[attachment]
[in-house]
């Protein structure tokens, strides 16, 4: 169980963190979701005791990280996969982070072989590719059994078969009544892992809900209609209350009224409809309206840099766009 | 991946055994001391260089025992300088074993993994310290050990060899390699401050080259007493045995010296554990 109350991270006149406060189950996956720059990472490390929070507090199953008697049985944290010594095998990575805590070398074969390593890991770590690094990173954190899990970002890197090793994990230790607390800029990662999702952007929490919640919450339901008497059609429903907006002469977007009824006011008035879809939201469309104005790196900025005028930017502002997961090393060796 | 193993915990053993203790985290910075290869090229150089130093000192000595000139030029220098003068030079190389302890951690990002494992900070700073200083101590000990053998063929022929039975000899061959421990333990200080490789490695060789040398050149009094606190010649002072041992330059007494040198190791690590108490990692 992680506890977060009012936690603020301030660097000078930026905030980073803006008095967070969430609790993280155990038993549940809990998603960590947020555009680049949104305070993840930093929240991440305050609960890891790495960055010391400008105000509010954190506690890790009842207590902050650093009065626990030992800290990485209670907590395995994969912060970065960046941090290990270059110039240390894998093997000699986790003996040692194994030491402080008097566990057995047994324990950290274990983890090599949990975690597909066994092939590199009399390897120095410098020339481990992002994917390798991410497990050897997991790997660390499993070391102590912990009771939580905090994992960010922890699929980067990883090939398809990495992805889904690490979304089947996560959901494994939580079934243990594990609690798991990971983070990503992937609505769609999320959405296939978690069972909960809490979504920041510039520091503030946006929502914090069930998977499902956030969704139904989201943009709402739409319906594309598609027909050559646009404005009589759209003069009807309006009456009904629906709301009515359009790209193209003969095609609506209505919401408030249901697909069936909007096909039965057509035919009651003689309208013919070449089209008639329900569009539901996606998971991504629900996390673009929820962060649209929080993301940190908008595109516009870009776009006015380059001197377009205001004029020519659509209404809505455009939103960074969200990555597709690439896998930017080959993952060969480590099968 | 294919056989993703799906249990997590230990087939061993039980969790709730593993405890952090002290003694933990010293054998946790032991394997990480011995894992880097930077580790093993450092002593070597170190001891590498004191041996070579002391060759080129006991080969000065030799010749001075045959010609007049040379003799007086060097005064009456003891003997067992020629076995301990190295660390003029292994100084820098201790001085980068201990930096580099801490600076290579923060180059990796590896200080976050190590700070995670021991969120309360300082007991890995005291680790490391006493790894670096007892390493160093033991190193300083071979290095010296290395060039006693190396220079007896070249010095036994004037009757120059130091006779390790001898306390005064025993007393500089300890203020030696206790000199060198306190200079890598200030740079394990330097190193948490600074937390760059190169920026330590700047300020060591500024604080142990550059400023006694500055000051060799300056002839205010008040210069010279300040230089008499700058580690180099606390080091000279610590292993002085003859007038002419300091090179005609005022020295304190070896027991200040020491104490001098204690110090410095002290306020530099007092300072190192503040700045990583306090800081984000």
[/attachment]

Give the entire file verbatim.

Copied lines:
[in-house]
């Protein structure tokens, strides 16, 4: 169980963190979701005791990280996969982070072989590719059994078969009544892992809900209609209350009224409809309206840099766009 | 991946055994001391260089025992300088074993993994310290050990060899390699401050080259007493045995010296554990 109350991270006149406060189950996956720059990472490390929070507090199953008697049985944290010594095998990575805590070398074969390593890991770590690094990173954190899990970002890197090793994990230790607390800029990662999702952007929490919640919450339901008497059609429903907006002469977007009824006011008035879809939201469309104005790196900025005028930017502002997961090393060796 | 193993915990053993203790985290910075290869090229150089130093000192000595000139030029220098003068030079190389302890951690990002494992900070700073200083101590000990053998063929022929039975000899061959421990333990200080490789490695060789040398050149009094606190010649002072041992330059007494040198190791690590108490990692 992680506890977060009012936690603020301030660097000078930026905030980073803006008095967070969430609790993280155990038993549940809990998603960590947020555009680049949104305070993840930093929240991440305050609960890891790495960055010391400008105000509010954190506690890790009842207590902050650093009065626990030992800290990485209670907590395995994969912060970065960046941090290990270059110039240390894998093997000699986790003996040692194994030491402080008097566990057995047994324990950290274990983890090599949990975690597909066994092939590199009399390897120095410098020339481990992002994917390798991410497990050897997991790997660390499993070391102590912990009771939580905090994992960010922890699929980067990883090939398809990495992805889904690490979304089947996560959901494994939580079934243990594990609690798991990971983070990503992937609505769609999320959405296939978690069972909960809490979504920041510039520091503030946006929502914090069930998977499902956030969704139904989201943009709402739409319906594309598609027909050559646009404005009589759209003069009807309006009456009904629906709301009515359009790209193209003969095609609506209505919401408030249901697909069936909007096909039965057509035919009651003689309208013919070449089209008639329900569009539901996606998971991504629900996390673009929820962060649209929080993301940190908008595109516009870009776009006015380059001197377009205001004029020519659509209404809505455009939103960074969200990555597709690439896998930017080959993952060969480590099968 | 294919056989993703799906249990997590230990087939061993039980969790709730593993405890952090002290003694933990010293054998946790032991394997990480011995894992880097930077580790093993450092002593070597170190001891590498004191041996070579002391060759080129006991080969000065030799010749001075045959010609007049040379003799007086060097005064009456003891003997067992020629076995301990190295660390003029292994100084820098201790001085980068201990930096580099801490600076290579923060180059990796590896200080976050190590700070995670021991969120309360300082007991890995005291680790490391006493790894670096007892390493160093033991190193300083071979290095010296290395060039006693190396220079007896070249010095036994004037009757120059130091006779390790001898306390005064025993007393500089300890203020030696206790000199060198306190200079890598200030740079394990330097190193948490600074937390760059190169920026330590700047300020060591500024604080142990550059400023006694500055000051060799300056002839205010008040210069010279300040230089008499700058580690180099606390080091000279610590292993002085003859007038002419300091090179005609005022020295304190070896027991200040020491104490001098204690110090410095002290306020530099007092300072190192503040700045990583306090800081984000």